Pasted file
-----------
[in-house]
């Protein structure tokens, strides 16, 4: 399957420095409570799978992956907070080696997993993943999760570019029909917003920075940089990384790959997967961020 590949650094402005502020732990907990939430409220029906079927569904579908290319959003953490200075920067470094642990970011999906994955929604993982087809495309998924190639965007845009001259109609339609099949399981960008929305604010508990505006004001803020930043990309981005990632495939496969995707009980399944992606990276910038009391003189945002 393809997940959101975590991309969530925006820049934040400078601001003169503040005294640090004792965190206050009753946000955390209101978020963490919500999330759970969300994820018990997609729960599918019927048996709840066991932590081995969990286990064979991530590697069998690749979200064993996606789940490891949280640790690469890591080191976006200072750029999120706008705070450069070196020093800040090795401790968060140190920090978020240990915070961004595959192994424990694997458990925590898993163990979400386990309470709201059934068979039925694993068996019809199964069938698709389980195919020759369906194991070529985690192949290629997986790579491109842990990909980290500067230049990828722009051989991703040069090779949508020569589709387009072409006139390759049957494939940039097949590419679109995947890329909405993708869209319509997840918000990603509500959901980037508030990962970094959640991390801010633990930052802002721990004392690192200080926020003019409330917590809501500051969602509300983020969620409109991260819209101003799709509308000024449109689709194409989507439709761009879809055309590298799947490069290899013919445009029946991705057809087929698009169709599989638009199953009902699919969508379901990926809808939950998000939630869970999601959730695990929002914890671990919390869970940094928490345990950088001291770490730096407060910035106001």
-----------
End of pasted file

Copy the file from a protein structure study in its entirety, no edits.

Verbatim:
[in-house]
């Protein structure tokens, strides 16, 4: 399957420095409570799978992956907070080696997993993943999760570019029909917003920075940089990384790959997967961020 590949650094402005502020732990907990939430409220029906079927569904579908290319959003953490200075920067470094642990970011999906994955929604993982087809495309998924190639965007845009001259109609339609099949399981960008929305604010508990505006004001803020930043990309981005990632495939496969995707009980399944992606990276910038009391003189945002 393809997940959101975590991309969530925006820049934040400078601001003169503040005294640090004792965190206050009753946000955390209101978020963490919500999330759970969300994820018990997609729960599918019927048996709840066991932590081995969990286990064979991530590697069998690749979200064993996606789940490891949280640790690469890591080191976006200072750029999120706008705070450069070196020093800040090795401790968060140190920090978020240990915070961004595959192994424990694997458990925590898993163990979400386990309470709201059934068979039925694993068996019809199964069938698709389980195919020759369906194991070529985690192949290629997986790579491109842990990909980290500067230049990828722009051989991703040069090779949508020569589709387009072409006139390759049957494939940039097949590419679109995947890329909405993708869209319509997840918000990603509500959901980037508030990962970094959640991390801010633990930052802002721990004392690192200080926020003019409330917590809501500051969602509300983020969620409109991260819209101003799709509308000024449109689709194409989507439709761009879809055309590298799947490069290899013919445009029946991705057809087929698009169709599989638009199953009902699919969508379901990926809808939950998000939630869970999601959730695990929002914890671990919390869970940094928490345990950088001291770490730096407060910035106001």